What is the need for alternative fuels
Frequently asked questions about alternative fuels
With the introduction of the greenhouse gas reduction quota (GHG quota) in the Federal Immission Control Act in 2015, those who are obliged to sell fuels must reduce the greenhouse gas emissions of their fuels instead of an energetic minimum share of biofuels. They achieve this, for example, by adding biofuels. Certified palm oil is one of the crediting options for meeting the requirements.
Germany and the EU are representatives and defenders of a rules-based international order. A restriction on biofuels from certain raw materials must be WTO-compliant. In order to exclude certain raw materials from funding, the particular harmfulness of the specific raw material in comparison to other raw materials eligible for funding must be proven. Generally valid criteria have to be established against which all raw materials can be measured with regard to their harmfulness to biodiversity. So far this has not been the case. In this respect, it was not possible to exclude palm oil as a starting substrate for biofuels before the amendment to the Renewable Energy Sources Directive (RED II).
The RED II came into force at the end of 2018 after more than 2 years of negotiations. Among other things, it sets EU targets to increase the share of renewable energies in electricity, heating / cooling and fuels. However, the new directive also provides a legal framework for restricting the promotion of the energetic use of cultivated biomass in transport in general and, in particular, gradually excluding palm oil in the coming years.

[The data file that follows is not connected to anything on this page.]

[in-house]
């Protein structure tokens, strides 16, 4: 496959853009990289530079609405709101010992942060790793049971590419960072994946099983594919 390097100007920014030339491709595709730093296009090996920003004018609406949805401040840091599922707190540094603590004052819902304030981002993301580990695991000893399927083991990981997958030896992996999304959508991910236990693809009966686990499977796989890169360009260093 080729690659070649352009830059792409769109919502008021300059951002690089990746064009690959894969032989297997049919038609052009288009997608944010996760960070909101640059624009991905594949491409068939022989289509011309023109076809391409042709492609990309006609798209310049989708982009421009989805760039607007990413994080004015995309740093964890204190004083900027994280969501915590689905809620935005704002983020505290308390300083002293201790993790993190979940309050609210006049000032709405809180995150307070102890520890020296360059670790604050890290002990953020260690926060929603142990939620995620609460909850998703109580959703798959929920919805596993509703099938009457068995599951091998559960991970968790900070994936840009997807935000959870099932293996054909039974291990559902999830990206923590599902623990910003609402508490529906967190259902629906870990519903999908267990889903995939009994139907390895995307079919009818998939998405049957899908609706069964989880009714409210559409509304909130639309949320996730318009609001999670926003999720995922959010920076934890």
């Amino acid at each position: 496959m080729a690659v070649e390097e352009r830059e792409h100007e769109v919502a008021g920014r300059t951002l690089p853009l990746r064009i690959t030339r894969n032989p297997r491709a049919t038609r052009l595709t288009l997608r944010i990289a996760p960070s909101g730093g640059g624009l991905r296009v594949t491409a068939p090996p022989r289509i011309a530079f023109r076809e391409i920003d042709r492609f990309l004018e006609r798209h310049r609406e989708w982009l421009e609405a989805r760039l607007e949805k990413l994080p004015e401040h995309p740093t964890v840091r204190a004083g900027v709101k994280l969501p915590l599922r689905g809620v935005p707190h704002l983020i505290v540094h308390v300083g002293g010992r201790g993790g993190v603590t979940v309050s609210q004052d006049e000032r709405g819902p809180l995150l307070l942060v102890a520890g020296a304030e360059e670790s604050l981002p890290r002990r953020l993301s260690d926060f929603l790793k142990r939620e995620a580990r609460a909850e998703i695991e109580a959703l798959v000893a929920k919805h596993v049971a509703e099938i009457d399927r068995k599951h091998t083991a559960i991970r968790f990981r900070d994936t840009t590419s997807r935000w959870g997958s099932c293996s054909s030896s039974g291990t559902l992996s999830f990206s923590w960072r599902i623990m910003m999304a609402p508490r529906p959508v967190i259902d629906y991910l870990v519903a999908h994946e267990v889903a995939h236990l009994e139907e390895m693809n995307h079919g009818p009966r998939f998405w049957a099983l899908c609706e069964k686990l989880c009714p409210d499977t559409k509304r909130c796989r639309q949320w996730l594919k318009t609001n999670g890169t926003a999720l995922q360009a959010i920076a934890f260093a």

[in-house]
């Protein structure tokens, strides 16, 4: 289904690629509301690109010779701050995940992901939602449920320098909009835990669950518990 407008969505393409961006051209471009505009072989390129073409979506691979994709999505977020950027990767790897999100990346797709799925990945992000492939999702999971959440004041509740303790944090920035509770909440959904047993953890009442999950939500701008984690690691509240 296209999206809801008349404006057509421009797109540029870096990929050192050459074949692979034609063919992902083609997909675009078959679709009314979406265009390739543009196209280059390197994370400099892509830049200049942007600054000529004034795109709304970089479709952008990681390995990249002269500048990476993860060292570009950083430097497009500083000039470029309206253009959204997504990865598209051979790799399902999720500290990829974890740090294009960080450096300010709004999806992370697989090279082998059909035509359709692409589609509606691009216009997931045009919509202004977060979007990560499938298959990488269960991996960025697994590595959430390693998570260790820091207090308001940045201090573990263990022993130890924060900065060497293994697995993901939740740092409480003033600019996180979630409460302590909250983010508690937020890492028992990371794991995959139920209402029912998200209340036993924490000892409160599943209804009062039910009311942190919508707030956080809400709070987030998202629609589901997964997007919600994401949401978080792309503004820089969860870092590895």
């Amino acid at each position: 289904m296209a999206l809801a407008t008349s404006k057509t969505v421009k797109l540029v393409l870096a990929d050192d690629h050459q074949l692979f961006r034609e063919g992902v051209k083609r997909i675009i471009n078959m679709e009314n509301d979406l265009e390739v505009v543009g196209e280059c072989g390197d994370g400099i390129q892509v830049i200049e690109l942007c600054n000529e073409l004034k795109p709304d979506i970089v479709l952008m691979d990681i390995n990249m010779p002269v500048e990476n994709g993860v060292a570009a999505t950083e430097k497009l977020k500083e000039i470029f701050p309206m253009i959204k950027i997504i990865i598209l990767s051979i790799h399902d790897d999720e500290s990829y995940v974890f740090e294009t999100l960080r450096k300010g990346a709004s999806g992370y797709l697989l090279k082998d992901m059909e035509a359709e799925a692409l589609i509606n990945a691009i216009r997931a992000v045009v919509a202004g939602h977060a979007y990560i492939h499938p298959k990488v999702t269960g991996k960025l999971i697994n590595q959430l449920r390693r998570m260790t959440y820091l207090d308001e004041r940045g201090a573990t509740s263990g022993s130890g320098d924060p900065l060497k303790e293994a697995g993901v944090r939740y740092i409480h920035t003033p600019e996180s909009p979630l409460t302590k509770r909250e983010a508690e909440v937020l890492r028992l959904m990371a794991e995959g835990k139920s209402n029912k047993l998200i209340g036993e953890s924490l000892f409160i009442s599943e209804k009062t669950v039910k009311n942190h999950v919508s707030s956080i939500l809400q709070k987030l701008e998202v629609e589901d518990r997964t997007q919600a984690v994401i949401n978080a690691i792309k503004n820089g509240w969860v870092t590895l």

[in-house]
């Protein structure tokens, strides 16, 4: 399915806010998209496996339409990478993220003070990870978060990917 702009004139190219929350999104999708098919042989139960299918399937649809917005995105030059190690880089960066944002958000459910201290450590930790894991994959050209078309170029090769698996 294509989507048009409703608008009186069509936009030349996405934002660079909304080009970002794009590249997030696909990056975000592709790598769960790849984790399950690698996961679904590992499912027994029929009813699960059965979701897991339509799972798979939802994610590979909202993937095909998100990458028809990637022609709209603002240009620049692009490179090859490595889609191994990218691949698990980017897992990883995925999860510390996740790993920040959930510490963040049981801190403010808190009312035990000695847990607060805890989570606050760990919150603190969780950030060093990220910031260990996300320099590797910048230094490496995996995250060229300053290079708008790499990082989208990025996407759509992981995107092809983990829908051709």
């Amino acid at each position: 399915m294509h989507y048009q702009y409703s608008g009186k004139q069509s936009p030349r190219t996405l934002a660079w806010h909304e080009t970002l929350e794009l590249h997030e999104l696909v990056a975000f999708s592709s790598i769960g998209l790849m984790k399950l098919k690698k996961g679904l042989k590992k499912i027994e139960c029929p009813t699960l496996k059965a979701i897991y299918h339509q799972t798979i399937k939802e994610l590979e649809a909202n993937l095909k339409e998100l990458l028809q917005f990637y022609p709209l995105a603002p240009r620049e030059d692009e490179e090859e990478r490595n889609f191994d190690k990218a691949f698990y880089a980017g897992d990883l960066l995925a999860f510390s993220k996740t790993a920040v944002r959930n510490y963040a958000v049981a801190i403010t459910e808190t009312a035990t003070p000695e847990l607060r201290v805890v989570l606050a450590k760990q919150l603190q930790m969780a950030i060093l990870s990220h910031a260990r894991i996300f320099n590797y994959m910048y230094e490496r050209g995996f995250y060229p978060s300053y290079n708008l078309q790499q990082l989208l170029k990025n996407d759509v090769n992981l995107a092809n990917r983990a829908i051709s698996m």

Specifically, biofuels made from raw materials "with a high risk of indirect land use change (iLUC)" should be allowed to continue to be counted at most in the same amount as in 2019. For the time being, this only affects palm oil. From 2023 at the latest, the proportion of such raw materials with a high iLUC risk is to be gradually reduced. From 2030 at the latest, they may no longer be counted as biofuels in the renewable energy targets ("phase out"). This period is necessary so that importing and exporting countries and affected economic operators can adjust to the new legal situation.
However, a clear restriction also applies to biofuels from food and feed crops in general: according to RED II, their share must not exceed the status quo. In the key issues paper of the Climate Protection Program 2030, the federal government also affirmed that an expansion of the cultivation areas for bioenergy in Germany is out of the question due to land restrictions.
The lead Federal Environment Ministry is currently preparing the national implementation of RED II in the transport sector. The further development of the GHG quota as a central instrument includes, among other things, the treatment of biofuels from cultivated biomass, residual and waste materials, electricity for traffic, green hydrogen and electricity-based fuels. Another important element is the specific design of the phase-out of palm oil, how quickly the proportion should decrease over time and how residual and waste materials from palm oil production are to be dealt with. The deliberations within the federal government have not yet been concluded.
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